Well, students are about to find out anew that their interests are not the president’s highest priority. I don’t mean that the report once publicly delivered will turn out not to be the salve to the issues that have been the kindle for the Fees Must Fall fires. That’s not the issue here. I mean that his decision to delay its release, to offer succour to beleaguered universities which cannot keep delaying the decision about next year’s fees forever, and to anguished students who long for the final victory of free education in South Africa, has always ultimately been about his own priorities.
Considering the billions that have disappeared into the coffers of strategically pointless state-owned enterprises like the South African Airways and down the sewage drain that is corrupt, fruitless, irregular and wasteful expenditure by government departments and municipalities every year, as catalogued by the auditor-general, it seems clear that the money for free education does exist within the current budgetary framework. It is just being wasted while students – the future of this country – starve.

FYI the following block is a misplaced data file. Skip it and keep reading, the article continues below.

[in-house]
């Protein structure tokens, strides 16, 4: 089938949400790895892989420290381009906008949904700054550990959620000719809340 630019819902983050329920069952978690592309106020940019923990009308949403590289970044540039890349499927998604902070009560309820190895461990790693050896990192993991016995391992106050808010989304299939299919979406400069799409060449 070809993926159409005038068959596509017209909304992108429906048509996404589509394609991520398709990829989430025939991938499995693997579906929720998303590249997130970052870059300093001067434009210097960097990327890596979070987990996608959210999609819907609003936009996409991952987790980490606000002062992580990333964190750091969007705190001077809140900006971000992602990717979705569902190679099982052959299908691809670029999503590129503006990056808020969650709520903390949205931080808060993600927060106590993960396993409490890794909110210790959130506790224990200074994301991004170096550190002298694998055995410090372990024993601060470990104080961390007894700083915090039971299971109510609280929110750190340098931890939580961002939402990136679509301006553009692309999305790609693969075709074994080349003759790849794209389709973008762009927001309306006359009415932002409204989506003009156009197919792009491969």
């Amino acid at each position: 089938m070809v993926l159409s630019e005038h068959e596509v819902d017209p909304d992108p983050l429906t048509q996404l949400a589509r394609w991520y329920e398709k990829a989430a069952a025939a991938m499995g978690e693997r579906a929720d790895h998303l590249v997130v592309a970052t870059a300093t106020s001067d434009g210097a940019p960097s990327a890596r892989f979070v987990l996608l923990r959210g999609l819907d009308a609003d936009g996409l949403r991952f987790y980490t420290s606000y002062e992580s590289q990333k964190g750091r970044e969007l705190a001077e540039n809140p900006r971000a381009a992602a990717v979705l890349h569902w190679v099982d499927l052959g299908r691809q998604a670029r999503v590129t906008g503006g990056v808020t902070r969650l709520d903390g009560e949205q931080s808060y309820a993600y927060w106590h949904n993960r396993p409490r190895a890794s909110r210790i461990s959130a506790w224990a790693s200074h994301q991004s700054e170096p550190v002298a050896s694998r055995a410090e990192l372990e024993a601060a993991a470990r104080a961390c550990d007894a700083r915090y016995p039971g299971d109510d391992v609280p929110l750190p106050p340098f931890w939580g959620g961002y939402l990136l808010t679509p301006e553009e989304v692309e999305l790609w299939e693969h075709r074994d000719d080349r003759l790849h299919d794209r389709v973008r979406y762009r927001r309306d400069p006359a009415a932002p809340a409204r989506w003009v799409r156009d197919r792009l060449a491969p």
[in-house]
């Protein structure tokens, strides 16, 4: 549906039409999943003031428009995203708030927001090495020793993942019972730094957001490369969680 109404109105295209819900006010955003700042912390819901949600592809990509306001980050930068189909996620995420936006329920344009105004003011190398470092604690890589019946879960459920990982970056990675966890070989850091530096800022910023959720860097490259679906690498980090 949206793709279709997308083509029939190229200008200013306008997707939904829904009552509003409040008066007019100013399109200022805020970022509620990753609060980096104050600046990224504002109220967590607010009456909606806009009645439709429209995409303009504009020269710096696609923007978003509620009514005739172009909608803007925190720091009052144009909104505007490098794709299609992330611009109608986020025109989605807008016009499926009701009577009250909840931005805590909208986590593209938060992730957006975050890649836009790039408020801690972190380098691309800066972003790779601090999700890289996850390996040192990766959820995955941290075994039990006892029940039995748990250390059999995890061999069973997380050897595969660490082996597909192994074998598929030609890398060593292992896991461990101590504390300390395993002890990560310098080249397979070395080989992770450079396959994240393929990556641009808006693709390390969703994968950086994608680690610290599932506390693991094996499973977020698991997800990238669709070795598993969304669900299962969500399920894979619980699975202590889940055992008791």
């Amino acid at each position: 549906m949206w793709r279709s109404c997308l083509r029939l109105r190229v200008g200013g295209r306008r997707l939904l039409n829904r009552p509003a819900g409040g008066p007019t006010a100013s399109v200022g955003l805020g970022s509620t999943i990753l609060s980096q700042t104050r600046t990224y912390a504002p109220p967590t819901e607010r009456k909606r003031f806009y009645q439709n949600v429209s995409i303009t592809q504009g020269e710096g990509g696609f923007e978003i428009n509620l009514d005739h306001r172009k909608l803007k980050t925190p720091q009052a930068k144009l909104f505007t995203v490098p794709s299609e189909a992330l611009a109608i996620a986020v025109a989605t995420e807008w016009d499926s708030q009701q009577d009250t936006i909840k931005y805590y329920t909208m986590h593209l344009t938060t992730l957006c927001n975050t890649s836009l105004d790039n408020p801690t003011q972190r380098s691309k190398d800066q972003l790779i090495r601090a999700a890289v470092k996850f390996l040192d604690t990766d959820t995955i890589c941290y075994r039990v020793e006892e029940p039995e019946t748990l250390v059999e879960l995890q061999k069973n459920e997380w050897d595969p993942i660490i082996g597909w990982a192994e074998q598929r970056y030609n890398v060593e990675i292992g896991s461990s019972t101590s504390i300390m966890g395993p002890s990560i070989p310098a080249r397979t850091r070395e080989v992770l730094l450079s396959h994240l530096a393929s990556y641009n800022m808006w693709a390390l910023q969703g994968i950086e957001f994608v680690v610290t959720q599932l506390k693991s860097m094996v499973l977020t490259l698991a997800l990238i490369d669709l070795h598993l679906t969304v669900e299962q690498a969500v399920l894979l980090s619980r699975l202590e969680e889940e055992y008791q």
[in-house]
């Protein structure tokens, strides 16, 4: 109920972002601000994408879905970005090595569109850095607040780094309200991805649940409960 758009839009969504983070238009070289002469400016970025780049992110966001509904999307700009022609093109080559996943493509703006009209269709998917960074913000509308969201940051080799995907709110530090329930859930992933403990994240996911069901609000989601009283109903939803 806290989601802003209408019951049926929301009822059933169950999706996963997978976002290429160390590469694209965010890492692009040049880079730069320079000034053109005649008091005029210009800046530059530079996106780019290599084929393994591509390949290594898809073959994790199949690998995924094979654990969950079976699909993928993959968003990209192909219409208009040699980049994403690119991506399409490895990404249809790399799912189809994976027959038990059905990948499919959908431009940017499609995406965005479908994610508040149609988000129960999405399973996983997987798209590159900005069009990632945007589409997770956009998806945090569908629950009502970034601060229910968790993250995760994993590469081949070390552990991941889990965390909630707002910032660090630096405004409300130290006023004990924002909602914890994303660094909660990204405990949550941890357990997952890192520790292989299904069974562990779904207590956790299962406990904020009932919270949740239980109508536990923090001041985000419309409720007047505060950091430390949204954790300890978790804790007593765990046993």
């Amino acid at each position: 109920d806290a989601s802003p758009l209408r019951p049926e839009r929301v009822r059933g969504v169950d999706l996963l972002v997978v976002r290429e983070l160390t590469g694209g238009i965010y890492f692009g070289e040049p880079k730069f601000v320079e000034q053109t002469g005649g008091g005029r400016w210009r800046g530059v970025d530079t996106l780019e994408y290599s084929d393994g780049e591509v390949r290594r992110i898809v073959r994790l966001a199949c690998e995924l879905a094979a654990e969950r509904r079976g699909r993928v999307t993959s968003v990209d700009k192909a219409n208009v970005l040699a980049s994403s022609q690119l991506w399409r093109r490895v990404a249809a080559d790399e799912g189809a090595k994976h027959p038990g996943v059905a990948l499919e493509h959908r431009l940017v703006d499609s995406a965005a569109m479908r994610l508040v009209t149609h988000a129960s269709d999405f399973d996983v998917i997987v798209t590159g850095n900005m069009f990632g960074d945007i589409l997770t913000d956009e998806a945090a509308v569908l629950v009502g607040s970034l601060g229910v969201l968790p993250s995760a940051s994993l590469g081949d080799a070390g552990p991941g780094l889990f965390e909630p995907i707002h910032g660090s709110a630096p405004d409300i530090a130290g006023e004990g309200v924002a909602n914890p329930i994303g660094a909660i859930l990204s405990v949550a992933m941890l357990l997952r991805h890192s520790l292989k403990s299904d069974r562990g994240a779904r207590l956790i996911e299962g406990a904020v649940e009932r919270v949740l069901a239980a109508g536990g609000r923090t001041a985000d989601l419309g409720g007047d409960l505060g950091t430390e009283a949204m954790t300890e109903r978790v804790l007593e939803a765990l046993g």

There is an argument to be made perhaps another time that tertiary education has been badly underfunded for more than a decade, thanks to the African National Congress’ policy of developmental austerity, which it has followed ever since the Thabo Mbeki years. In this sense, Fees Must Fall is a crisis that has been in the making ever since Mandela’s developmental policies were abandoned for the neo-liberal friendly economics of Mbeki.
The students are right. They shouldn’t have to pay for the fact that our government has frittered away billions over the years on nonsense while higher education languished right at the bottom of national priorities. This was a predictable crisis which the ANC government nevertheless ignored for years and years until it exploded in their faces. Even now, the indecisiveness continues. So campuses lurch from protest to protest as the government fumbles for an answer. The students are right to be fed up.